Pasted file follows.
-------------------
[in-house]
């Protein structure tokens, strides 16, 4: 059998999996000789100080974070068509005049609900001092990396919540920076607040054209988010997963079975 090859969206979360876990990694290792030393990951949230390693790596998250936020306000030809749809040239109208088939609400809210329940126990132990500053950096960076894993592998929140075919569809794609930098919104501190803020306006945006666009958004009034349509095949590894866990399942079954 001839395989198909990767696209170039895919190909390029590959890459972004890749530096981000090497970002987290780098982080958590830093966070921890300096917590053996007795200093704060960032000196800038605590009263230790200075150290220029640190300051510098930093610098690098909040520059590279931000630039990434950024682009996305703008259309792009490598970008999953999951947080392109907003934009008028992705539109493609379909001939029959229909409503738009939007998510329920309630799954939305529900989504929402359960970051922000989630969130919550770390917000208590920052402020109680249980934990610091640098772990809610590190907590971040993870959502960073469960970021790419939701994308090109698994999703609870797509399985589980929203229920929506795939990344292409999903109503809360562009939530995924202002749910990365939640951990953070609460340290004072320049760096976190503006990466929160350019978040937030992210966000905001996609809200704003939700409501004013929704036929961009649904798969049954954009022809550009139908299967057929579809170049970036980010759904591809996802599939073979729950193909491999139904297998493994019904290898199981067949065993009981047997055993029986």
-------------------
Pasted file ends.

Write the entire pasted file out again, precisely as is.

[in-house]
């Protein structure tokens, strides 16, 4: 059998999996000789100080974070068509005049609900001092990396919540920076607040054209988010997963079975 090859969206979360876990990694290792030393990951949230390693790596998250936020306000030809749809040239109208088939609400809210329940126990132990500053950096960076894993592998929140075919569809794609930098919104501190803020306006945006666009958004009034349509095949590894866990399942079954 001839395989198909990767696209170039895919190909390029590959890459972004890749530096981000090497970002987290780098982080958590830093966070921890300096917590053996007795200093704060960032000196800038605590009263230790200075150290220029640190300051510098930093610098690098909040520059590279931000630039990434950024682009996305703008259309792009490598970008999953999951947080392109907003934009008028992705539109493609379909001939029959229909409503738009939007998510329920309630799954939305529900989504929402359960970051922000989630969130919550770390917000208590920052402020109680249980934990610091640098772990809610590190907590971040993870959502960073469960970021790419939701994308090109698994999703609870797509399985589980929203229920929506795939990344292409999903109503809360562009939530995924202002749910990365939640951990953070609460340290004072320049760096976190503006990466929160350019978040937030992210966000905001996609809200704003939700409501004013929704036929961009649904798969049954954009022809550009139908299967057929579809170049970036980010759904591809996802599939073979729950193909491999139904297998493994019904290898199981067949065993009981047997055993029986």